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Players offer league a new proposal in labor talks

Donald Fehr, executive director of the National Hockey League Players' Association, speaks at a news conference in New York September 13, 20
Donald Fehr, executive director of the National Hockey League Players' Association, speaks at a news conference in New York September 13, 20

(Reuters) - The National Hockey League (NHL) was given a new economic proposal by the players' association on Wednesday, though there still appeared little hope of a breakthrough to end their bitter, two-month-old labor dispute.

The union presented its latest offer while the two sides met for an hour at the league's offices in New York and were expected to get a response when negotiations resumed on Wednesday afternoon after a 90-minute break.

"At the moment we are exactly $182 million apart," NHLPA Executive Director Donald Fehr told reporters about the gap between the parties over a five-year deal.

"We've moved far more than halfway and our expectation is the NHL's going to be willing to meet us if they want to reach an agreement."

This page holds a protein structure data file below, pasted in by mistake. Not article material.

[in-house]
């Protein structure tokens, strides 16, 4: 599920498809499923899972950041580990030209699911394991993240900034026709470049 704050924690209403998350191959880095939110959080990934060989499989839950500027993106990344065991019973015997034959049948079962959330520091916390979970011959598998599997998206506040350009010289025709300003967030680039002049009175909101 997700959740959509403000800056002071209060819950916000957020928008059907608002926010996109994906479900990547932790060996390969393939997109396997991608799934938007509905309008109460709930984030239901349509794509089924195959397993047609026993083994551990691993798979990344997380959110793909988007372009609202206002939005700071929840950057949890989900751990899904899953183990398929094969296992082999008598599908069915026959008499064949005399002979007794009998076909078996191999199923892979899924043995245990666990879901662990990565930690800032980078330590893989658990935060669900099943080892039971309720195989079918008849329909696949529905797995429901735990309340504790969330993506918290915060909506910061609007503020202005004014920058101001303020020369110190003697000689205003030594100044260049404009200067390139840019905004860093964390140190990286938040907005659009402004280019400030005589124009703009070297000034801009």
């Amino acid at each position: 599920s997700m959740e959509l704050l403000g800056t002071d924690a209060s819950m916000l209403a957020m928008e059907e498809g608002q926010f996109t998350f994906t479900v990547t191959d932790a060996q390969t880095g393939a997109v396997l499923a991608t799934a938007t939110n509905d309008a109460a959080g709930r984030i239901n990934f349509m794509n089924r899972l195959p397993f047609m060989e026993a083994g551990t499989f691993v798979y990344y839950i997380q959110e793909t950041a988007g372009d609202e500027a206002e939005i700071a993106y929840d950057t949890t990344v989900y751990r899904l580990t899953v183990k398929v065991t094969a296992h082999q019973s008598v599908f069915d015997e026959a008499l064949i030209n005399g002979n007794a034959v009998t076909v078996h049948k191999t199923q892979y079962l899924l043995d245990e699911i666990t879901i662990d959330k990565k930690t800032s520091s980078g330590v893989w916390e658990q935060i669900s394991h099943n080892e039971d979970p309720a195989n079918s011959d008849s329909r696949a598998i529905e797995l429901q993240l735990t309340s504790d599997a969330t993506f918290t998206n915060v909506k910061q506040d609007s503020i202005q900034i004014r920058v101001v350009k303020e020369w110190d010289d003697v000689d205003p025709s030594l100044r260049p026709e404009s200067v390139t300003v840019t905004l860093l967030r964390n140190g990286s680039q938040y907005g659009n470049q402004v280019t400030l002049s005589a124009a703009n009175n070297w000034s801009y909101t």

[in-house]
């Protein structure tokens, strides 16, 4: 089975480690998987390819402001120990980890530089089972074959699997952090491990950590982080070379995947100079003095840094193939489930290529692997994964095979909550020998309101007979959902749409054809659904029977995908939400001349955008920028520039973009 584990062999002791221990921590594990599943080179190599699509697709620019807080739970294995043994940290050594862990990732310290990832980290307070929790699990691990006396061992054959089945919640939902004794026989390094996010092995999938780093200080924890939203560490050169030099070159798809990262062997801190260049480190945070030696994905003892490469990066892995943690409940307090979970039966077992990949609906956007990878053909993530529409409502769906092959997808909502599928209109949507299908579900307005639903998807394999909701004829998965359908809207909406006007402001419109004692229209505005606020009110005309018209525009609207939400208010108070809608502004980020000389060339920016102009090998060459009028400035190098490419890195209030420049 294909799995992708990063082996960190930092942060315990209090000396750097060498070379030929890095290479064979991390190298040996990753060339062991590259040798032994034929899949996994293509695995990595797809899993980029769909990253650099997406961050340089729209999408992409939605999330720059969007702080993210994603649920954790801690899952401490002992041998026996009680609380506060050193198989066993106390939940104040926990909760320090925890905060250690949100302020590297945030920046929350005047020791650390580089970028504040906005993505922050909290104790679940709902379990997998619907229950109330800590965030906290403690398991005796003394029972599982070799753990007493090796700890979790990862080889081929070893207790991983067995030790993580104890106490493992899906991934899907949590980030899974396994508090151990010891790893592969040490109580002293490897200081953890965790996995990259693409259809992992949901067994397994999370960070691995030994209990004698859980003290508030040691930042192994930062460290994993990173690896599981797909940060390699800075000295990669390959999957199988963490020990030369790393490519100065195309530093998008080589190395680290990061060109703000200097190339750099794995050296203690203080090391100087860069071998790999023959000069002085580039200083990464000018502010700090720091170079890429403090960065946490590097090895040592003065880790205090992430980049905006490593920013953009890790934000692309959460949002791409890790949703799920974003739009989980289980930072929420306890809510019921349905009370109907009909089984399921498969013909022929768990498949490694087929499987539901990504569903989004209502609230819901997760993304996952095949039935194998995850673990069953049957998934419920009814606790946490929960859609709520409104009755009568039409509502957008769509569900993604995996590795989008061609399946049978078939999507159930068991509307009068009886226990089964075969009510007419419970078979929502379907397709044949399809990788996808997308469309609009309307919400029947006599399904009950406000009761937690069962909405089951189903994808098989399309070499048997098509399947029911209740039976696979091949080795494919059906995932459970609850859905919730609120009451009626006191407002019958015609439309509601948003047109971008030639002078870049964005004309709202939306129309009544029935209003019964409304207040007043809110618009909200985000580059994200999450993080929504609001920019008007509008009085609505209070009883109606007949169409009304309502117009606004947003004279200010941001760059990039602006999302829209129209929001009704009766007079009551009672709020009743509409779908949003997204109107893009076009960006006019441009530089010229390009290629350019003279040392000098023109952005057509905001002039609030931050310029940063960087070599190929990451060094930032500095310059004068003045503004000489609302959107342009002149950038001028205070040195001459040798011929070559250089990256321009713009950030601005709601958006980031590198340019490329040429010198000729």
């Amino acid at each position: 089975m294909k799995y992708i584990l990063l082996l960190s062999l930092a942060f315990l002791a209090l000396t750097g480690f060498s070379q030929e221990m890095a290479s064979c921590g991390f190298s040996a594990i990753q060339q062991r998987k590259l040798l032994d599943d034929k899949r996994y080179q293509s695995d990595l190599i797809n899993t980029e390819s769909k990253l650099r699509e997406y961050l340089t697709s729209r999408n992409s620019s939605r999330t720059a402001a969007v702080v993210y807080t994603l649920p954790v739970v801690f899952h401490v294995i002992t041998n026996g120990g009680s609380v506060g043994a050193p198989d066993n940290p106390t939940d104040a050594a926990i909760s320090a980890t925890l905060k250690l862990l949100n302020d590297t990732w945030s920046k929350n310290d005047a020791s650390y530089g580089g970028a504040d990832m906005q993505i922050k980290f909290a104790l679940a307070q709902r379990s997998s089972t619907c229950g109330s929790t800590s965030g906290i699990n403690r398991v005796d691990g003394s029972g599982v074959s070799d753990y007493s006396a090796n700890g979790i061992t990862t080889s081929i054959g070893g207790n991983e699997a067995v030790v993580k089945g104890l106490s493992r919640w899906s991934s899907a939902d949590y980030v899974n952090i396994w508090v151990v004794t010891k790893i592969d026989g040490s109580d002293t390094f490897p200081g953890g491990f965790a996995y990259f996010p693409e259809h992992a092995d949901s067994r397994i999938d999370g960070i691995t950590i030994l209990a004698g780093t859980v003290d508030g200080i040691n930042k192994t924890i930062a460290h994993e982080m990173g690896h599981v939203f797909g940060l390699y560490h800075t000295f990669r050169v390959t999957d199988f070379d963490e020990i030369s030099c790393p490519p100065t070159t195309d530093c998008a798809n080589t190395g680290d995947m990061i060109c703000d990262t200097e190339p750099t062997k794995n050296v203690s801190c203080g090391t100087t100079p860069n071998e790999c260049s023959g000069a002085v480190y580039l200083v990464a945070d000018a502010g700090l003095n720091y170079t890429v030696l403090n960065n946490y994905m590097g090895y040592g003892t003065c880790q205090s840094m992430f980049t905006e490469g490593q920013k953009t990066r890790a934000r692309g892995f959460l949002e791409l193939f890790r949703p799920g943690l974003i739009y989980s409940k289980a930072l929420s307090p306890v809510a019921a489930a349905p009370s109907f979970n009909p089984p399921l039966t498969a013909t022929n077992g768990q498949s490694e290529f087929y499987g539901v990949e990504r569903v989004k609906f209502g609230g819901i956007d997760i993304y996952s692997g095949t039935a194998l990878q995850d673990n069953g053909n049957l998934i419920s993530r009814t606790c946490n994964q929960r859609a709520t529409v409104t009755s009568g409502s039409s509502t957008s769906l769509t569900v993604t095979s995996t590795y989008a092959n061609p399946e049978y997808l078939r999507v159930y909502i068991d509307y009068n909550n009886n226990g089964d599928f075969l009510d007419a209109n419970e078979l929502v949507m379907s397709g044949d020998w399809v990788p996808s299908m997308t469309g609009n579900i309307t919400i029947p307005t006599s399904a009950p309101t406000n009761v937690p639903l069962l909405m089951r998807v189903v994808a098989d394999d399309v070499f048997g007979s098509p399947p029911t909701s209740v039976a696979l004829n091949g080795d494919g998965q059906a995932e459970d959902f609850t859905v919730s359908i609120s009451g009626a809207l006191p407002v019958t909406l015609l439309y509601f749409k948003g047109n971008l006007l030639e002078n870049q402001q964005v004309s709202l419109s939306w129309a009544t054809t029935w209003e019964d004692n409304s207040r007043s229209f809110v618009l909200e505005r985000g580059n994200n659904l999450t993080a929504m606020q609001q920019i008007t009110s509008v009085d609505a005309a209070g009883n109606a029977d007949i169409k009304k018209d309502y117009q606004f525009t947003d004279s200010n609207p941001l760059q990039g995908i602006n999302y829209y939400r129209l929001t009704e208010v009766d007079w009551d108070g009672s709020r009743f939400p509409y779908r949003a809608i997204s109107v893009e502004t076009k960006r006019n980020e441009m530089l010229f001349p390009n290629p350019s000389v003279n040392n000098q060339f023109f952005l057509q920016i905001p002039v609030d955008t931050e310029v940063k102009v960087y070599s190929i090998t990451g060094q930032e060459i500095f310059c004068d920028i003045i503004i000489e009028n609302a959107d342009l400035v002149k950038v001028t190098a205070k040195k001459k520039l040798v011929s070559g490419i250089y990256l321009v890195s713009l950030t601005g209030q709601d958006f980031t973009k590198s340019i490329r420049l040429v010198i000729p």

Fehr, representing players who have been locked out by the owners since September 15, said the NHLPA's new proposal had been based on dividing hockey-related revenue on a percentage base.

Wednesday's talks took place just two days after the two sides had met at the same venue with no progress being made in the bid to broker a new collective bargaining agreement that would salvage the season.

The NHL has already called off all games through November 30, as well as its showcase Winter Classic on New Year's Day, costing the league millions of dollars in revenue.

The work stoppage is the fourth in 20 years for the NHL, the most recent wiping out the 2004-5 season.

League owners would like to avoid long-term contracts, limiting them to five years, delay free agency until a player turns 28 or plays eight years, have two-year entry deals and limit salary arbitration until after five years of play.

They also want to reduce the players' share of $3.3 billion in annual revenue to 50 percent from the current 57 percent.

(Reporting by Mark Lamport-Stokes in Los Angeles; Editing by Julian Linden)

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